Emor: Would You Wear a Yarmulke in Public?

I read with interest this week’s Reform Movement “Ten Minutes of Torah,” entitled, “How to Decide About Wearing a Yarmulke.”  The article, written by Rabbi P. J. Schwartz, appears to refer to wearing a yarmulke in public.   

I grew up as a Reform Jew and, until my first day of rabbinical school, never wore a yarmulke except during religious services.  Since that day, though, I have worn one full-time.  So, I was interested to compare my reasons to those in the article.   

In concert with Reform Judaism’s fundamental principles, Rabbi Schwartz argues that the decision is a matter of individual choice.  He explains that the custom emerged “to show reverence for God” and as “a crucial reminder of the commandments to which we, as Jews, are bound.” 

In deciding, Rabbi Schwartz suggests that it is appropriate to ask ourselves: “Is wearing a yarmulke a custom that is meaningful to me? Does it remind me of God’s awe-fullness?”  “For some,” he notes further, “wearing a yarmulke does fulfill its original purpose.  For others, wearing a yarmulke may have the exact opposite effect – creating a barrier between an individual and God.”

I agree that wearing a yarmulke is a matter of individual choice, but I am troubled that all of the suggested questions are inward-looking. Shouldn’t our choices be guided, at least in part, and often determined, by how they will affect others?

Rabbi Schwartz references “the commandments to which we, as Jews, are bound.”  One of them, contained in this week’s Torah portion (Emor), is: “Neither shall you profane My holy name, but I will be hallowed among the children of Israel.” (Leviticus 22:32).

This commandment refers to our behavior, both bad and good, toward others, and how our behavior is perceived. The crucial question is whether we, who as Jews are presumed to have been taught Jewish laws and values, bring credit or discredit to G-d and Judaism through our behavior.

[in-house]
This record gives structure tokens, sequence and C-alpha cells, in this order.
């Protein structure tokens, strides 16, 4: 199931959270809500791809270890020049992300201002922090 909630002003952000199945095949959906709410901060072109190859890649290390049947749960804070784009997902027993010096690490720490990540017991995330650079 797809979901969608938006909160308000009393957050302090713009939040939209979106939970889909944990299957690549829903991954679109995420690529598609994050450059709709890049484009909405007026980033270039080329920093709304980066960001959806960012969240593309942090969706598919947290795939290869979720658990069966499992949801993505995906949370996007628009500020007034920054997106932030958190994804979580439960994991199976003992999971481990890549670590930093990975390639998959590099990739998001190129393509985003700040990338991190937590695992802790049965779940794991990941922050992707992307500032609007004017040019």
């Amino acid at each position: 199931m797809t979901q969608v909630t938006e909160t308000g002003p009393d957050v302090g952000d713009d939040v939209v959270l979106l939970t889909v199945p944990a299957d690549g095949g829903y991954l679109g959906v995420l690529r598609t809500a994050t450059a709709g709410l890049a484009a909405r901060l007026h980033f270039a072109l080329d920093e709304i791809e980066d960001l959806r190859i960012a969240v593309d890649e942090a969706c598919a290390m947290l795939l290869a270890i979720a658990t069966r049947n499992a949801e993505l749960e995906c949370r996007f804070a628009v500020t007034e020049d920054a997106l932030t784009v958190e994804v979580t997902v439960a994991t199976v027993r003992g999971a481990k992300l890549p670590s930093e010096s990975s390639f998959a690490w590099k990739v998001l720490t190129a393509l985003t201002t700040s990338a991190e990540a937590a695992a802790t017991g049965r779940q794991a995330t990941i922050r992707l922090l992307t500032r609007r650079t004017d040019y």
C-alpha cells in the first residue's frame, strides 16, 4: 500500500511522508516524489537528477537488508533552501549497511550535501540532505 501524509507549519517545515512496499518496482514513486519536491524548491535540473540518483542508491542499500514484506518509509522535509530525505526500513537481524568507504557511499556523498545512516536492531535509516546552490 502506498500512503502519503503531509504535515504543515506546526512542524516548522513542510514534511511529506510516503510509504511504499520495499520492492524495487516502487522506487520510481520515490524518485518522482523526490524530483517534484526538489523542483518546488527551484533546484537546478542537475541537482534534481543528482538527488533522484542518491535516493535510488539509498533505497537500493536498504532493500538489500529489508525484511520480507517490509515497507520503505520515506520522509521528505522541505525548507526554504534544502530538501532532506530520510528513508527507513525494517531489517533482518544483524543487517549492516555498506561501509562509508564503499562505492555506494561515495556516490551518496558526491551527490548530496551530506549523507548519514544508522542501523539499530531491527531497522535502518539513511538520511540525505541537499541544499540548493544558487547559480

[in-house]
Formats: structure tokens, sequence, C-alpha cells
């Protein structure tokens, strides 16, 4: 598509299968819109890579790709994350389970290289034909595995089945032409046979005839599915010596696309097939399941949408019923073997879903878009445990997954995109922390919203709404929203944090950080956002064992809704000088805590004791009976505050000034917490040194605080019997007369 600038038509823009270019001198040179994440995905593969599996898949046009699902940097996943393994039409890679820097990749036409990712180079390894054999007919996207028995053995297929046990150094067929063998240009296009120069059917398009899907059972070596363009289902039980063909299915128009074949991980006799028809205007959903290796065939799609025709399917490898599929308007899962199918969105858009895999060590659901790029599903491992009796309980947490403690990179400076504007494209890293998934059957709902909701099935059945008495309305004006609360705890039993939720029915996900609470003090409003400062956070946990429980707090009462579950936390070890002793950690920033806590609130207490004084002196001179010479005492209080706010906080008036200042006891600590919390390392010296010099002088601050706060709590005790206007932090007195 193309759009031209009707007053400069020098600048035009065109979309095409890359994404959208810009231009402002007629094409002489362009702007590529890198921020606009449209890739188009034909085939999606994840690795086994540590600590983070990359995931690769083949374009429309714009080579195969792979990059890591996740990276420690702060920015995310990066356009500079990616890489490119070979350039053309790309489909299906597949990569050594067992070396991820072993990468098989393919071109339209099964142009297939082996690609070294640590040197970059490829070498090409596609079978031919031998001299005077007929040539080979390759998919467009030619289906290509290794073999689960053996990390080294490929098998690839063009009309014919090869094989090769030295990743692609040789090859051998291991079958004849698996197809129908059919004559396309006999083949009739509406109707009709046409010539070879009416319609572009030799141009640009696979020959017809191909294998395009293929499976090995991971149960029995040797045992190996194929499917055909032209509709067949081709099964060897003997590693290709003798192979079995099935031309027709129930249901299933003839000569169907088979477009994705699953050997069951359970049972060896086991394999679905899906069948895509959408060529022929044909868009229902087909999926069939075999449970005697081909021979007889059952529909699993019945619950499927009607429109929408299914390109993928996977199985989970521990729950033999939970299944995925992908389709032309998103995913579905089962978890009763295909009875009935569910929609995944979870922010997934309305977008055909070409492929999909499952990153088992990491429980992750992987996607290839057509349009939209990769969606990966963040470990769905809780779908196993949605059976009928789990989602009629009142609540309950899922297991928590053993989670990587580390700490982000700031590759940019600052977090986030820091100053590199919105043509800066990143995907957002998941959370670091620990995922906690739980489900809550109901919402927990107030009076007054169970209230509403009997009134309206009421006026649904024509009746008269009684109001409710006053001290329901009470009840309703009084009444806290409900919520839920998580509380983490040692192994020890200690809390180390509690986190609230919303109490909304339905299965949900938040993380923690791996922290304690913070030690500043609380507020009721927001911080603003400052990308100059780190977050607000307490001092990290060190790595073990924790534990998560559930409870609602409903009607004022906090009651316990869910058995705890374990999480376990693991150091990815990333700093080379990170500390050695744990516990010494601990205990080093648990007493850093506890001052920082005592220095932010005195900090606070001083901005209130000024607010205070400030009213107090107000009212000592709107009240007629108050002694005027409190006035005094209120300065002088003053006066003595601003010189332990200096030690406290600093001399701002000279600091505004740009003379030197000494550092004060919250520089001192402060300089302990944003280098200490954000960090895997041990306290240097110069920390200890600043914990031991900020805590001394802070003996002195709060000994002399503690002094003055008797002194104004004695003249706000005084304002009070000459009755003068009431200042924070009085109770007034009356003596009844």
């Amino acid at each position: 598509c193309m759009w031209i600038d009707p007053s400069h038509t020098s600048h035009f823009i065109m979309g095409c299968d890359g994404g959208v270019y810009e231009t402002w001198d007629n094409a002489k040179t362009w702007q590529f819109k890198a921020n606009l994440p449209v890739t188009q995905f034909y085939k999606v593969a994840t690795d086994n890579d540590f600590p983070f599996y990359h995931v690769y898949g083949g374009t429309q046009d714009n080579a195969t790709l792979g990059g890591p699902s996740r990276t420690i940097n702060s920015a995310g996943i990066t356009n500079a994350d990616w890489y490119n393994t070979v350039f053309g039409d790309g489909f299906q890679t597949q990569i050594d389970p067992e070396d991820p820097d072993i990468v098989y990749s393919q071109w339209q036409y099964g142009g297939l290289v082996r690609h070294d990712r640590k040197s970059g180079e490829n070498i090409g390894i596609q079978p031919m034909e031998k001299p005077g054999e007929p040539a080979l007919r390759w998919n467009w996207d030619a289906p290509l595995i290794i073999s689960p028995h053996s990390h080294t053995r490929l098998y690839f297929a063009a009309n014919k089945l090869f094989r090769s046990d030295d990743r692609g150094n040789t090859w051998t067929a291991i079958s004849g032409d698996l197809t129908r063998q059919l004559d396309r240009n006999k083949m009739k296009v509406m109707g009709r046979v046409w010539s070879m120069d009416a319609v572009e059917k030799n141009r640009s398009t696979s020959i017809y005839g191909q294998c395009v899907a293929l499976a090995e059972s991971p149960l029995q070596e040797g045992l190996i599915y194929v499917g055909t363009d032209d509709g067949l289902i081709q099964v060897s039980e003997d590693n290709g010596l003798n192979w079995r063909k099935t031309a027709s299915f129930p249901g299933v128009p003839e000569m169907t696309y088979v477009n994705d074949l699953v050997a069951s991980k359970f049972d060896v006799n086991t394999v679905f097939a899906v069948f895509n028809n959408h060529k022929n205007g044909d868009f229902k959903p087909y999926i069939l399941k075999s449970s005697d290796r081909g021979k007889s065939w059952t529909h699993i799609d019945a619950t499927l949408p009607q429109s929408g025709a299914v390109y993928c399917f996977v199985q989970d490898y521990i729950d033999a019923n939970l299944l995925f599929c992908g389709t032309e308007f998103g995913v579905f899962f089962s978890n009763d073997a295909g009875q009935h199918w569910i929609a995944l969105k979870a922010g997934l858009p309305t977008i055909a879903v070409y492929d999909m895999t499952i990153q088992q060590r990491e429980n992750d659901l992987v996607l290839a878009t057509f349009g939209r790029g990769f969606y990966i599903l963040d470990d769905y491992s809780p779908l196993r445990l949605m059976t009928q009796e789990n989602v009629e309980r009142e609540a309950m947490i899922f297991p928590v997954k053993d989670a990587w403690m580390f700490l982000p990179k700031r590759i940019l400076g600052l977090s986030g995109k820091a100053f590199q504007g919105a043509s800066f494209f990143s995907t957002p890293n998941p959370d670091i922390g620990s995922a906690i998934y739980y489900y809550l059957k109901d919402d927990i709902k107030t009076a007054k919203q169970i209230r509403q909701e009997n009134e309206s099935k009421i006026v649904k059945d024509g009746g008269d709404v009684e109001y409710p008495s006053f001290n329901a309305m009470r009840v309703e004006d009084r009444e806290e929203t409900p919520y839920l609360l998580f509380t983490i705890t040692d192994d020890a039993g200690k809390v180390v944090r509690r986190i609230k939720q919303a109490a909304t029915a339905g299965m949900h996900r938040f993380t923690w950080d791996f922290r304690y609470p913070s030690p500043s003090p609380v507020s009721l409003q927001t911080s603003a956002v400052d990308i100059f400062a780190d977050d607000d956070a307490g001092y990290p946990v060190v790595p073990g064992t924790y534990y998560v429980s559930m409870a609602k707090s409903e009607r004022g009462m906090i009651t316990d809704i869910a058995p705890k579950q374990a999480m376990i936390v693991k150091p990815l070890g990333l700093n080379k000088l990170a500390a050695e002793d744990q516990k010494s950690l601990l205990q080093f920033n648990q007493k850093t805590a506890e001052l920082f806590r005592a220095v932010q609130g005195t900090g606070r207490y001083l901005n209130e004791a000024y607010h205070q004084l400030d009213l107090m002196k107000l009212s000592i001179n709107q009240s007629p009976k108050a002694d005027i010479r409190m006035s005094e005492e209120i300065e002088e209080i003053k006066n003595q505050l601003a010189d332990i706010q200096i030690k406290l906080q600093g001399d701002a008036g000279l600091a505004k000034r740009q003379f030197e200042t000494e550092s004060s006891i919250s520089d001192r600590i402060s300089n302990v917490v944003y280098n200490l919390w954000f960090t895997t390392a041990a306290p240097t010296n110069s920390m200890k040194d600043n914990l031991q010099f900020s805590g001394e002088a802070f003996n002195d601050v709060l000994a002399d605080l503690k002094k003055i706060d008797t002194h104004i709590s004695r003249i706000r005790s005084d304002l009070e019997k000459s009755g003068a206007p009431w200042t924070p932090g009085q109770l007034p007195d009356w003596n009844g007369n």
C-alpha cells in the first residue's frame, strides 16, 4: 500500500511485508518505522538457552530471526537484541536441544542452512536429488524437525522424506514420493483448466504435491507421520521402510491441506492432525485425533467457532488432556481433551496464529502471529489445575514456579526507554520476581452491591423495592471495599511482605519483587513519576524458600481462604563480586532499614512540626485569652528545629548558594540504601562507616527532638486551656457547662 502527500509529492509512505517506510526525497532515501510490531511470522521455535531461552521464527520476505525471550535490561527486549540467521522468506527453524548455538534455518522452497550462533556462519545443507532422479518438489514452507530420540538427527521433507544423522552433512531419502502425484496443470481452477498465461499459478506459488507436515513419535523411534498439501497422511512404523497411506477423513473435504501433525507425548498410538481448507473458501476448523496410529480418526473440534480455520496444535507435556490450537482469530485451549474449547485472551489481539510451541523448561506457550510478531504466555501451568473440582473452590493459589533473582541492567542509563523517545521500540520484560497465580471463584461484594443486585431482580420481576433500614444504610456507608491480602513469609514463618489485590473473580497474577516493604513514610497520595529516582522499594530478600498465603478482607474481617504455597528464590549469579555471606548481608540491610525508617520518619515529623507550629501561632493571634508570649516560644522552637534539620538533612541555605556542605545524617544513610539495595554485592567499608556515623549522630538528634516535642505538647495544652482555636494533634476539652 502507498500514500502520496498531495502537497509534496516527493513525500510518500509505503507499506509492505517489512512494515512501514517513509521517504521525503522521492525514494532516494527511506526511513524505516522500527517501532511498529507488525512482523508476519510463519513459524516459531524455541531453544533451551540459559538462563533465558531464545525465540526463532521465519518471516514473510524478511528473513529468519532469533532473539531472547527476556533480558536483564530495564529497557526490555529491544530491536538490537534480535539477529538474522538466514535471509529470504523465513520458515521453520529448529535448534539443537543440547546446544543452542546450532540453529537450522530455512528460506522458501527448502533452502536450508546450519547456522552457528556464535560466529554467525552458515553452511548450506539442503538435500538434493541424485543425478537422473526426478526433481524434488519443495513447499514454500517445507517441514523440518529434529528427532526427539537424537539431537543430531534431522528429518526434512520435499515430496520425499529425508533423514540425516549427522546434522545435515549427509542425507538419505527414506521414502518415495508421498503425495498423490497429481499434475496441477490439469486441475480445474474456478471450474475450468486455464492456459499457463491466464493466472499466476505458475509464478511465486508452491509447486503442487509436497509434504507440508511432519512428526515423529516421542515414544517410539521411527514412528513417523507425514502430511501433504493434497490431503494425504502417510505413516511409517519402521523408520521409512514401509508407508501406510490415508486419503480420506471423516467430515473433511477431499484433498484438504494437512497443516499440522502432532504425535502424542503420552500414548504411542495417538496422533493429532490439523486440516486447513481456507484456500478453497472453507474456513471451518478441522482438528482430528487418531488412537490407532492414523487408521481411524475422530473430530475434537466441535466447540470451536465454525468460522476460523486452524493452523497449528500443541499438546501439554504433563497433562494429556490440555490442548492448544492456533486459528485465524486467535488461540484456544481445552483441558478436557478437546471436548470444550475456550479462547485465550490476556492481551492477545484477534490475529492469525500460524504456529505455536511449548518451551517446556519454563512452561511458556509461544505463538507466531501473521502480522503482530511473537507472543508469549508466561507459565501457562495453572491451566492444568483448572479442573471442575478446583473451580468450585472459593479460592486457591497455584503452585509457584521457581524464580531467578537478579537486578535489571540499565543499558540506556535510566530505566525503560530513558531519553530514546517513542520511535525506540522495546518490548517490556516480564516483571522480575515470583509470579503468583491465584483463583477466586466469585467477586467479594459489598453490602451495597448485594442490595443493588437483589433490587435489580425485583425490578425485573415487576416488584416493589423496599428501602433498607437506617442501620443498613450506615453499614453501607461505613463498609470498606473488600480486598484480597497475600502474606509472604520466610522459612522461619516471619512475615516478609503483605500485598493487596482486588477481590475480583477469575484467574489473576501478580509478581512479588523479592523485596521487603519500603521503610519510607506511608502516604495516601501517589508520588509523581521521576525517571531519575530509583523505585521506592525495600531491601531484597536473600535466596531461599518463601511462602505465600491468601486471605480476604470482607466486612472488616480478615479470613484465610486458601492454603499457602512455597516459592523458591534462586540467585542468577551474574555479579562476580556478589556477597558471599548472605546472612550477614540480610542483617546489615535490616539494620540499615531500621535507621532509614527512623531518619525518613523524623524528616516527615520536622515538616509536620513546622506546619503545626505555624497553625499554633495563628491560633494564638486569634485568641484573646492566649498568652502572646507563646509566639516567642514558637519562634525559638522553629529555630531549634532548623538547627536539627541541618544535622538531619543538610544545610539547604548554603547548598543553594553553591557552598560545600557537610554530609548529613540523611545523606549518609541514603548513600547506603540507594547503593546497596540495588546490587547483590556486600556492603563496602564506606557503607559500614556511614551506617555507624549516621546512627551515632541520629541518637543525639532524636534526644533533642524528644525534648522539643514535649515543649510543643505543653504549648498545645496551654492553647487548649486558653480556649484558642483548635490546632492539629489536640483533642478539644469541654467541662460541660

And perceived not only, nor even primarily, by others Jews.  Discussing this verse, Rabbi Joseph Telushkin notes:

Despite the verse's emphasis on "being hallowed among the children of Israel," Kiddush Hashem has long been associated with sanctifying God's Name among non-Jews as well; thus, when a Jew acts among the Gentiles in a manner that reflects well on Judaism, Jews will say, “That was a real Kiddush Hashem.”  (A Code of Jewish Ethics: You Shall Be Holy, Bell Tower 2006, Vol 1., 457.)

I wear a yarmulke full-time to remind myself that I am obliged to try and conduct myself properly.  Of course, I also know that, by wearing a yarmulke in public, I am also conspicuously "inviting" others to judge all Jews and Judaism by my conduct.  It’s likely, though, that every Jew’s behavior affects others’ perception of Jews and Judaism, yarmulke or no yarmulke.  Hence the Yiddish phrase: “Schande vor de goyim.”  

It's vital that we all constantly strive to model our behavior as Kiddush Hashem, whether or not we wear a yarmulke in public.  Wearing it just may help us remember to do so.  Perhaps you might consider giving it a try.  

During the “Kidushah” (“Holiness”) section of the morning and afternoon prayer service (part of the Amidah), we sing “nekadesh et shimcha ba-olam.”  This means: “We shall sanctify Your Name in the world.”   Do we think about doing so once we leave the sanctuary? 

May we strive to fulfill our promise/obligation.  May we conduct ourselves in ways that do not profane G-d or Judaism, but rather that bring credit upon both, as well as upon ourselves, our parents, our children, our teachers, and our fellow Jews.

Shabbat shalom!



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A bird that you set free may be caught again, but a word that escapes your lips will not return.
Jewish Proverb